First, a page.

Better Service, Lower Cost—The LTL Electronic Bill of Lading
Future Proofing Your Shipment Lifecycle with Electronic Bills of Lading
Anyone who has shipped freight knows paperwork continues to play a big role in the LTL shipping process. The bill of lading (BOL) carries significant importance to all parties in the supply chain—shipper, consignee, carrier, and 3PL. It contains the shipment’s origin and destination addresses, freight details, services requested by the freight owner, and other critical identifiers such as hazardous materials.
In short, the bill of lading contains information the carrier needs to transport the goods in a timely and safe manner.
Completed bill of lading details live within the carrier’s freight management systems. When a shipment is tendered using a paper bill of lading, the details are manually entered, inviting errors. These errors can mean lost time and potential added costs. This leads to delivery delays and a higher risk of damage due to additional freight handling.
Billing accuracy and invoice errors also occur due to challenges matching accounts to pricing agreements or freight reweighs and reclassification due to commodity description and classification transcription errors. It’s frustrating when a freight invoice doesn’t match the original paper bill of lading, and it can lead to disputes and payment delays.
Fewer Invoice Errors
Electronically transmitting the information on the bill of lading from the shipper’s transportation management system (TMS) directly to the carrier’s management system dramatically reduces the potential for human error. Digitizing the bill of lading leads to fewer classification and invoice issues down the road. This digitization adds up to a better customer experience and accurate billing. Pre-programmed eBOLs require specific information such as density, classification, and dimensional specifications.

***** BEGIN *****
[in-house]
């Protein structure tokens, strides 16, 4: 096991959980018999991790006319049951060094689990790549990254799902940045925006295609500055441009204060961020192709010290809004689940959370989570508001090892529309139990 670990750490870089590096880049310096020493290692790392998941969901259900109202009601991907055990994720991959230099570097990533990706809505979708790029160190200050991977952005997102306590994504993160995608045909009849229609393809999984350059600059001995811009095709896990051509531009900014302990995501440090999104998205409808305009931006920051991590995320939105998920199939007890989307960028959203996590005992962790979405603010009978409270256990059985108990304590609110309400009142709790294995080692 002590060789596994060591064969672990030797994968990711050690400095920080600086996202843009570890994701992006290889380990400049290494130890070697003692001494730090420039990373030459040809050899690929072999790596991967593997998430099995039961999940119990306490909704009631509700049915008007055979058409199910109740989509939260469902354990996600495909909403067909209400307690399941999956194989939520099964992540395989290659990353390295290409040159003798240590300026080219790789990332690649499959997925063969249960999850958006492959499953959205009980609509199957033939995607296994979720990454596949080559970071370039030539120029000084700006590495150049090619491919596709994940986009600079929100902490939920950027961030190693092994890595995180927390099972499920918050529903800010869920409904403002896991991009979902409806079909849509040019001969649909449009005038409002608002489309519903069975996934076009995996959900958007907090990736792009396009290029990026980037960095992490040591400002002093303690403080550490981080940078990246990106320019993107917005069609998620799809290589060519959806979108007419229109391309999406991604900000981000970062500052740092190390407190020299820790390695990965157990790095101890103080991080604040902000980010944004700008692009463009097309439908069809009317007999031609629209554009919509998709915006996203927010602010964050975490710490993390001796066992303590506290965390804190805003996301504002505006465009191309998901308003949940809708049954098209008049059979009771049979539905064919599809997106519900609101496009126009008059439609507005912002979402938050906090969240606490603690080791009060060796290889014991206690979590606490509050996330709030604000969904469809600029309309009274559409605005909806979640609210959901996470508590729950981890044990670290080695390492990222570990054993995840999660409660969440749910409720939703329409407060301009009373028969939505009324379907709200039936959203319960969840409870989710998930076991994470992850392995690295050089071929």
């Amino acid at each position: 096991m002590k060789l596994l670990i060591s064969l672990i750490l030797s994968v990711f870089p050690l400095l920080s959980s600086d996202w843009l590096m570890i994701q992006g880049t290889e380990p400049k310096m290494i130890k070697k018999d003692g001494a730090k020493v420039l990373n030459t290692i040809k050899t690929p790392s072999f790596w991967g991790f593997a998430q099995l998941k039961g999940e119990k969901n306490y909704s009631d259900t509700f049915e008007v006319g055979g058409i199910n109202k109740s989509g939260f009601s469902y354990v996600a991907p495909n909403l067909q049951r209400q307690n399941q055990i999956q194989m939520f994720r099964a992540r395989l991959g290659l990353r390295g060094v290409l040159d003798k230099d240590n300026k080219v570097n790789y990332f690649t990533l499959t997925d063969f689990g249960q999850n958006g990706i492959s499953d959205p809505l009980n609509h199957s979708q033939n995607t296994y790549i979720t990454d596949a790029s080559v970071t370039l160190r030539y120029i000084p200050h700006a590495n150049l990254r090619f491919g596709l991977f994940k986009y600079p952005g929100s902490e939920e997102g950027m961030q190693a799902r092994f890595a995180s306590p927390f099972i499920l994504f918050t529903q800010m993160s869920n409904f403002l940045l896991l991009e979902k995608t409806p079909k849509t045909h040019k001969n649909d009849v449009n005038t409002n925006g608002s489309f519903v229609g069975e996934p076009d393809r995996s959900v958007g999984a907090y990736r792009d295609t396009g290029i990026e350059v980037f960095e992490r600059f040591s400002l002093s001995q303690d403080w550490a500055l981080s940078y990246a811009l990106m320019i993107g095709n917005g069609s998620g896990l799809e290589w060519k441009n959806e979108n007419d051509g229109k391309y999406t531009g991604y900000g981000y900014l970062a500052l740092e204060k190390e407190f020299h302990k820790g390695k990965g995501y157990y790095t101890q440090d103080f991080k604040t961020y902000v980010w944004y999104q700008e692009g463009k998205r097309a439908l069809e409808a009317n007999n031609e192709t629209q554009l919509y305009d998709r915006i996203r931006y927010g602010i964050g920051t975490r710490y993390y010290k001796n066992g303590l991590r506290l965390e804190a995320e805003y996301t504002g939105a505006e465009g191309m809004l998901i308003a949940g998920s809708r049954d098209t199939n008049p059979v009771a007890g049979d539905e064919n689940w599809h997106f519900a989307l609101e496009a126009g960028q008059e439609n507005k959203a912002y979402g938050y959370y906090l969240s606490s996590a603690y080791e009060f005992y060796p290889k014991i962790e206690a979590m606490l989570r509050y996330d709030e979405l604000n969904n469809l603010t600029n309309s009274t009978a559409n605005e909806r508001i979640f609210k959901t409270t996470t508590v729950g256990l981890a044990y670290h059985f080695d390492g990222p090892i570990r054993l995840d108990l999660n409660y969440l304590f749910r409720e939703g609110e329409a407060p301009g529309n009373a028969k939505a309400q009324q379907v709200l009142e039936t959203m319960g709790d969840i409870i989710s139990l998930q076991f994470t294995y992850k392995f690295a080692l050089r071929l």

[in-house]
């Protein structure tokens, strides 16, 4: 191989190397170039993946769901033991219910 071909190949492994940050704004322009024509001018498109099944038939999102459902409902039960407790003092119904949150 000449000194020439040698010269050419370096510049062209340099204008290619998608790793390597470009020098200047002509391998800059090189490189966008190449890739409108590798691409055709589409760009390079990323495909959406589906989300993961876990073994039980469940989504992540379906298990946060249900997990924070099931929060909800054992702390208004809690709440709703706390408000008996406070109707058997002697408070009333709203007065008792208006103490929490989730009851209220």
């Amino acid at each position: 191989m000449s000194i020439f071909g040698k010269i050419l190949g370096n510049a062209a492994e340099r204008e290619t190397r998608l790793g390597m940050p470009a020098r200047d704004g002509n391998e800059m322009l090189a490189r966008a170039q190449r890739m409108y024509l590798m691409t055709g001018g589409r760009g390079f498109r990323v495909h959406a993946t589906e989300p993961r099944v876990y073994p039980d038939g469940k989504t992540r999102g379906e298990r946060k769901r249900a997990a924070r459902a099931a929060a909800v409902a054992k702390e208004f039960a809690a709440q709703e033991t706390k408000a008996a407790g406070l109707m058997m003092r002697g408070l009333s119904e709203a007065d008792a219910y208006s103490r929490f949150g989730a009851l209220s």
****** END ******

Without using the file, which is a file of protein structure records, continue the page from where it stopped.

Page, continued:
Improved Service Performance
In addition to ensuring correct address information, there are several other ways early visibility to the complete, accurate freight characteristics assist with carrier service performance.
For example, communicating the freight characteristics to the carrier digitally enables the carrier to ensure they have the proper equipment and capacity to complete the pickup the first time. Additionally, the carrier can begin planning the linehaul routing when they have visibility to the freight characteristics before the freight hits the origin dock.
Cost Savings for Shippers and Carriers
The Digital LTL Council published an article recently that states shippers can expect to see an average of 2-4% cost savings per shipment once widespread adoption of eBOL occurs. These savings will come from greater network efficiency and on-time performance, improved carrier performance, decreased dwell times, reduced safety stock levels, and better worker efficiency.
Industry-wide, this could potentially add up to $470 million in savings. eBOLs will provide information more quickly to carriers, allowing them to plan operations in advance and optimize networks. Lower costs to serve will benefit all stakeholders across the LTL industry.
It’s Time to Adopt a Digital Bill of Lading
Getting to this point—where electronic bills of lading have progressed from a promising concept to a full reality—required collaboration among all LTL transportation ecosystem stakeholders. The Digital LTL Council was the launching pad from which carriers, logistics service providers, shippers, and technology providers initiated a set of uniform standards to guide scalable automation and digitization of LTL shipments.
If you are ready to learn more about how SMC³ LTL APIs can partner with you to achieve eBOL adoption and automate your entire shipment lifecycle, visit: www.smc3.com/ltl-api.